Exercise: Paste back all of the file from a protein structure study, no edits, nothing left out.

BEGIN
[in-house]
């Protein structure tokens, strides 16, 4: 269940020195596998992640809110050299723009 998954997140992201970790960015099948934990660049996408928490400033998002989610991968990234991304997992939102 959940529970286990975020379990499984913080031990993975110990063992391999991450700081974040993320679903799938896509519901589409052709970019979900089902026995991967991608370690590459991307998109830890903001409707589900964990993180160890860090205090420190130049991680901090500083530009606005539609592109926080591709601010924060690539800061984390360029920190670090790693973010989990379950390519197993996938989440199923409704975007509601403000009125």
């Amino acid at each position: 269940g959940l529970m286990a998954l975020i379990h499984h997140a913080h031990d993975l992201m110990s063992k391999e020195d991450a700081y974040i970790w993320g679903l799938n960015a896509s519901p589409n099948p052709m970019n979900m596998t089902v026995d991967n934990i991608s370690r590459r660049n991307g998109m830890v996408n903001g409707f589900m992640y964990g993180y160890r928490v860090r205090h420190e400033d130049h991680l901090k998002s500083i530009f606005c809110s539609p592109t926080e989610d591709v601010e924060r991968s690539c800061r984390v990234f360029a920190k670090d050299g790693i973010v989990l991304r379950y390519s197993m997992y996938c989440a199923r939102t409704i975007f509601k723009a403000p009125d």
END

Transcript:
[in-house]
């Protein structure tokens, strides 16, 4: 269940020195596998992640809110050299723009 998954997140992201970790960015099948934990660049996408928490400033998002989610991968990234991304997992939102 959940529970286990975020379990499984913080031990993975110990063992391999991450700081974040993320679903799938896509519901589409052709970019979900089902026995991967991608370690590459991307998109830890903001409707589900964990993180160890860090205090420190130049991680901090500083530009606005539609592109926080591709601010924060690539800061984390360029920190670090790693973010989990379950390519197993996938989440199923409704975007509601403000009125």
């Amino acid at each position: 269940g959940l529970m286990a998954l975020i379990h499984h997140a913080h031990d993975l992201m110990s063992k391999e020195d991450a700081y974040i970790w993320g679903l799938n960015a896509s519901p589409n099948p052709m970019n979900m596998t089902v026995d991967n934990i991608s370690r590459r660049n991307g998109m830890v996408n903001g409707f589900m992640y964990g993180y160890r928490v860090r205090h420190e400033d130049h991680l901090k998002s500083i530009f606005c809110s539609p592109t926080e989610d591709v601010e924060r991968s690539c800061r984390v990234f360029a920190k670090d050299g790693i973010v989990l991304r379950y390519s197993m997992y996938c989440a199923r939102t409704i975007f509601k723009a403000p009125d």